If you can't commit to a long-term course, why not consider something shorter instead? Here are just a few of the ways online short courses can boost your career quickly.
Since the pandemic, Australians are finding a newfound need to bolster their skills—ensuring they’re employable no matter the changes we face. If this is you, there are a number of factors to consider.
In this article, we’ll cover the basics of online short courses, as well as 3 reasons to study a 3-month short course.
What’s the difference between a 3-month short course and a 6-month short course?
When choosing an online short course, there are two key considerations you’ll need to make.
First of all, you’ll need to decide on the topic you want to study—which may be informed by your passions, your employer’s needs, or a desire to pivot your career towards a new employer or industry altogether. Secondly, you need to think about how long you’re happy to commit to studying.
A 3-month short course could be for you if:
- You want to get a taste of a topic before committing to further studies.
- You're keen to show your employer you’re committed to upskilling—and fast.
- You have external pressures such as children that would make it more convenient to study over a shorter time span.
A 6-month short course could be for you if:
- You would like a deeper understanding of the topic you’re interested in.
- You aren’t concerned with a longer journey towards your study destination.
- You have an employer who is supportive of you committing a greater amount of time towards your goal.
Should I study a TAFE short course or an online short course with a uni?
TAFE (Technical and Further Education) is renowned for offering a more hands-on approach to learning. Therefore, tradies and those who work in industries requiring practical expertise (think hairdressers, beauticians and florists) often achieve their qualifications through TAFE.
While many TAFE short courses require that you learn through practical exams in-person, there are also online TAFE short course options.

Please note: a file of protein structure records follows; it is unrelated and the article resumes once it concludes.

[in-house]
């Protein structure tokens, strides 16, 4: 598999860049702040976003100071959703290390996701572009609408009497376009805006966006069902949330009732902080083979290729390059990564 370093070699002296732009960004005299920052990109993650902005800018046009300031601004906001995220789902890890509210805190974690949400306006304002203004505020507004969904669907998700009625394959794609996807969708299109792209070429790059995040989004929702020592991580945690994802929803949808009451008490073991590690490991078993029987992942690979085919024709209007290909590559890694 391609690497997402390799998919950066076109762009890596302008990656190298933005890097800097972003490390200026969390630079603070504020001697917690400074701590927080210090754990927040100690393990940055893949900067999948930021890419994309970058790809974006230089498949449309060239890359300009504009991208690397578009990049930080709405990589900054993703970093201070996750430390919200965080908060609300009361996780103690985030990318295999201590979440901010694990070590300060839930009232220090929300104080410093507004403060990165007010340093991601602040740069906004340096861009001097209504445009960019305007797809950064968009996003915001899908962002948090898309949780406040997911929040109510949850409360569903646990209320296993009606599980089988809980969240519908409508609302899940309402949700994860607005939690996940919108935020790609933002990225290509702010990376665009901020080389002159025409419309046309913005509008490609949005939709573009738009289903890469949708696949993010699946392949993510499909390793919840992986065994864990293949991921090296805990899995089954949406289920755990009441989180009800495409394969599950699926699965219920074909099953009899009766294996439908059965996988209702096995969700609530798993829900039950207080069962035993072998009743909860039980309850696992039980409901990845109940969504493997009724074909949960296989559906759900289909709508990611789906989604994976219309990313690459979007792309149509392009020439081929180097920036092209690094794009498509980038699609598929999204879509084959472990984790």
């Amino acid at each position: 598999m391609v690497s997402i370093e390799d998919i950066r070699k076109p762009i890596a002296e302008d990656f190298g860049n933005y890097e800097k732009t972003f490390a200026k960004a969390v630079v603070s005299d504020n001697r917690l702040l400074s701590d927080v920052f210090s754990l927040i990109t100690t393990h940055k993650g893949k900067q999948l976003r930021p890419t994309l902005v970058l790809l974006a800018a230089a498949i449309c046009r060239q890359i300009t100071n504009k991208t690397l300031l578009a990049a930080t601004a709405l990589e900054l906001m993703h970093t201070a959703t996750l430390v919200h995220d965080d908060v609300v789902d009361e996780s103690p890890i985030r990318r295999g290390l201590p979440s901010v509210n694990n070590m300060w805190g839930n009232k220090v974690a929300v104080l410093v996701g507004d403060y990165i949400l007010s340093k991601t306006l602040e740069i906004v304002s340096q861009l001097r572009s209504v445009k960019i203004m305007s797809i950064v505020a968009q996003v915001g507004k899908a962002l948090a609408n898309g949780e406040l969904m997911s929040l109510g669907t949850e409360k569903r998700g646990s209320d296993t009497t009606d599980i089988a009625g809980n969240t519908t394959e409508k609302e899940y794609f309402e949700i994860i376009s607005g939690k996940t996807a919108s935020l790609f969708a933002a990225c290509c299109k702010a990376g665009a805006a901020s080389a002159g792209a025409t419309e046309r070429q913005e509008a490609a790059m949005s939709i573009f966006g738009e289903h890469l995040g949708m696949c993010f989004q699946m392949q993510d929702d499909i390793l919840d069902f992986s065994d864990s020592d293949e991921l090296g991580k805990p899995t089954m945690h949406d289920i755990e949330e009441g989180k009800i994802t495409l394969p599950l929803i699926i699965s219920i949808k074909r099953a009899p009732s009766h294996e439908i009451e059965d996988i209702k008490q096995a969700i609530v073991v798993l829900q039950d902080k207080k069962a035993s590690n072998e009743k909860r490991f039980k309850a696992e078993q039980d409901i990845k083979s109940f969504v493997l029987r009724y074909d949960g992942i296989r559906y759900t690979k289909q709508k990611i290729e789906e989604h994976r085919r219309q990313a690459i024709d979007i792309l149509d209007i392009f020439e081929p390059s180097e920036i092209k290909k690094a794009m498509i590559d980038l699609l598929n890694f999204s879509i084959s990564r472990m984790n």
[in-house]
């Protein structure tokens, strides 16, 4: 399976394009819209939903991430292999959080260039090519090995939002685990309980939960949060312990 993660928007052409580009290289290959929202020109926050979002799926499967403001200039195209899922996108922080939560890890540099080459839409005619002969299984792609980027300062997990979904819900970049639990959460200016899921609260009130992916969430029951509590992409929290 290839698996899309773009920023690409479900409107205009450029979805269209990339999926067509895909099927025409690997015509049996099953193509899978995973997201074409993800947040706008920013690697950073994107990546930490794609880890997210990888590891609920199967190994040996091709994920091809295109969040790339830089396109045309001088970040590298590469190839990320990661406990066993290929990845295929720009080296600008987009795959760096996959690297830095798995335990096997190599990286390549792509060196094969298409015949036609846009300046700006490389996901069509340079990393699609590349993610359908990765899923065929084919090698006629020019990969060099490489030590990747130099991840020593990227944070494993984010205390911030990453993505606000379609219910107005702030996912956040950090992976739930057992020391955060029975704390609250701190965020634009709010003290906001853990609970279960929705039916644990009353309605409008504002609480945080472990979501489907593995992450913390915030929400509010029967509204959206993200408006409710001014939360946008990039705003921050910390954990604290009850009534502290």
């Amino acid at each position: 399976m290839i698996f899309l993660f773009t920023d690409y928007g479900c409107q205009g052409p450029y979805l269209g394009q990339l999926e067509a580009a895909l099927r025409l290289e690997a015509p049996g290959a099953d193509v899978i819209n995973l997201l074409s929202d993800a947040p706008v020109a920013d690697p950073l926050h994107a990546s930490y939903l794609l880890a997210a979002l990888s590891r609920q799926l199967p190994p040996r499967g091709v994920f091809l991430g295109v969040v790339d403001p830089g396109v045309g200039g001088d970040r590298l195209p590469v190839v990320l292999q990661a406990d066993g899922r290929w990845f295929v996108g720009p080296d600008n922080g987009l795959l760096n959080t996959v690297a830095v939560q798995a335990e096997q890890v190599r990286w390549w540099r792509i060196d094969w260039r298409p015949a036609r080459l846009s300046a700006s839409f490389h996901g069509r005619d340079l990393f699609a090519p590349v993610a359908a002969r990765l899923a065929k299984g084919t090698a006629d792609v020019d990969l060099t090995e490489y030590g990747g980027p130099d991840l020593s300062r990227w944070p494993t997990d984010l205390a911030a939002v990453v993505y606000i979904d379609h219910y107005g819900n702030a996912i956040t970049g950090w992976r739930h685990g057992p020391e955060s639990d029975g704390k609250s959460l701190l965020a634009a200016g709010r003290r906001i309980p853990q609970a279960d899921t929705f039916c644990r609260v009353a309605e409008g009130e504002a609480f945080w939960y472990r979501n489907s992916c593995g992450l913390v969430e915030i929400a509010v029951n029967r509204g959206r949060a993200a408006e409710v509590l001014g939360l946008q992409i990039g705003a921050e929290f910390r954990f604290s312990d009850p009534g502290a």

Meanwhile, online short courses with universities allow you to study via an academic-led approach. Depending on the topic, you can expect to research topics, question theories, and write essays to demonstrate your knowledge.
The benefits of studying 3-month short courses
1. Future-proof yourself
Even before coronavirus changed the status quo, experts were saying it. We're facing our biggest shift to the world of work since the industrial revolution, because of the speed at which technological innovations are happening.
In many ways, these innovations are exciting: they’re creating roles that didn’t even exist five years ago, especially in the digital space. But the rise of automation also means that whole industries will transform over the coming decades, with some roles becoming more people-focused, and others becoming obsolete altogether.
If you can modernise your skillset now by either upskilling or reskilling, you’ll be in a much better position to navigate these changes.
2. Get it done fast
When you enrol through Open Universities Australia, you can study short courses including single undergraduate or postgraduate subjects online, without committing to a whole degree.
It’s a great way to focus on a specialist topic and upskill quickly.
3. Upskill or re-skill depending on your needs
If you want to build on your existing skillset to land a promotion, or adapt to an advancement in your field, this is called ‘upskilling’. In every industry, there’s always room for improvement.
But if you’re considering a total career change, you’ll need to learn new skills entirely. This is called ‘reskilling'.
Obviously, there are soft skills that overlap between jobs—like problem solving, leadership or creativity. A study by the Foundation for Young Australians shows that when you train for one job, you pick up the skills needed for about 13 other jobs. These transferable skills can help you move seamlessly into a new role, or across industries.
If you’d like to join an in-demand field like health, social work or law, you’ll need to retrain with specialist accreditations and qualifications to make the jump.
Recommended short courses online
So, what should you study? It really comes down to what’s happening in your industry, and where you see yourself in the future.
To stay up to date on where your industry is headed, keep an eye on what industry bodies are saying and follow employment research published by LinkedIn, SEEK, PwC, and of course the Australian Government.
These trends will show you where jobs are dwindling, where demand is expected to grow, and whether upskilling or reskilling is the right option for you.
If you’d like to move up in your field, have a chat with your manager about what kinds of courses they recommend to progress in your industry.
As for a career change, we recommend a search here at Open Universities Australia. Or, take a look at our Help Me Choose quiz. It’s a tool designed to provide course recommendations to match your needs.